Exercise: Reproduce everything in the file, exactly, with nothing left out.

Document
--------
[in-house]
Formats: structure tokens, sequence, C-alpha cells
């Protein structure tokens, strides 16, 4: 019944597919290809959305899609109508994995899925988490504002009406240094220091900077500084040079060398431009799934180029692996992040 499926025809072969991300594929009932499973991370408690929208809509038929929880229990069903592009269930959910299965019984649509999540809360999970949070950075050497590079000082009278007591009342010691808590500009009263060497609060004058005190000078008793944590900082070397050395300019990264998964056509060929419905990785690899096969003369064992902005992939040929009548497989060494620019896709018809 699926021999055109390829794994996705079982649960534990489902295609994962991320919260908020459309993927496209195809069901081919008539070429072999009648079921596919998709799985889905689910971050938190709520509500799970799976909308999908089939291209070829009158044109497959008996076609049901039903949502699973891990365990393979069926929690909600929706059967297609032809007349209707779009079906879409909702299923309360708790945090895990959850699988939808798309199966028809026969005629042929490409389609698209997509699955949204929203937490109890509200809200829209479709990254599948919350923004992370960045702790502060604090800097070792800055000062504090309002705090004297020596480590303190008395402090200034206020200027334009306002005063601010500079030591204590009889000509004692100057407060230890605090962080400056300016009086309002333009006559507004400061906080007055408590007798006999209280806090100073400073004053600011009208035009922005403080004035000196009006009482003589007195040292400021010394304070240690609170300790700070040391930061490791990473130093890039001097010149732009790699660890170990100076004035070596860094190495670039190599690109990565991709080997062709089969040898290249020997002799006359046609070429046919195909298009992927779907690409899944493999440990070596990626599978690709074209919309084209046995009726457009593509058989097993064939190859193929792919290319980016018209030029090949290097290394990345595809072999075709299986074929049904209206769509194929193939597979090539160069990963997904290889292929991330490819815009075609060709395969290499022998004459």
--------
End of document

[in-house]
Formats: structure tokens, sequence, C-alpha cells
């Protein structure tokens, strides 16, 4: 019944597919290809959305899609109508994995899925988490504002009406240094220091900077500084040079060398431009799934180029692996992040 499926025809072969991300594929009932499973991370408690929208809509038929929880229990069903592009269930959910299965019984649509999540809360999970949070950075050497590079000082009278007591009342010691808590500009009263060497609060004058005190000078008793944590900082070397050395300019990264998964056509060929419905990785690899096969003369064992902005992939040929009548497989060494620019896709018809 699926021999055109390829794994996705079982649960534990489902295609994962991320919260908020459309993927496209195809069901081919008539070429072999009648079921596919998709799985889905689910971050938190709520509500799970799976909308999908089939291209070829009158044109497959008996076609049901039903949502699973891990365990393979069926929690909600929706059967297609032809007349209707779009079906879409909702299923309360708790945090895990959850699988939808798309199966028809026969005629042929490409389609698209997509699955949204929203937490109890509200809200829209479709990254599948919350923004992370960045702790502060604090800097070792800055000062504090309002705090004297020596480590303190008395402090200034206020200027334009306002005063601010500079030591204590009889000509004692100057407060230890605090962080400056300016009086309002333009006559507004400061906080007055408590007798006999209280806090100073400073004053600011009208035009922005403080004035000196009006009482003589007195040292400021010394304070240690609170300790700070040391930061490791990473130093890039001097010149732009790699660890170990100076004035070596860094190495670039190599690109990565991709080997062709089969040898290249020997002799006359046609070429046919195909298009992927779907690409899944493999440990070596990626599978690709074209919309084209046995009726457009593509058989097993064939190859193929792919290319980016018209030029090949290097290394990345595809072999075709299986074929049904209206769509194929193939597979090539160069990963997904290889292929991330490819815009075609060709395969290499022998004459």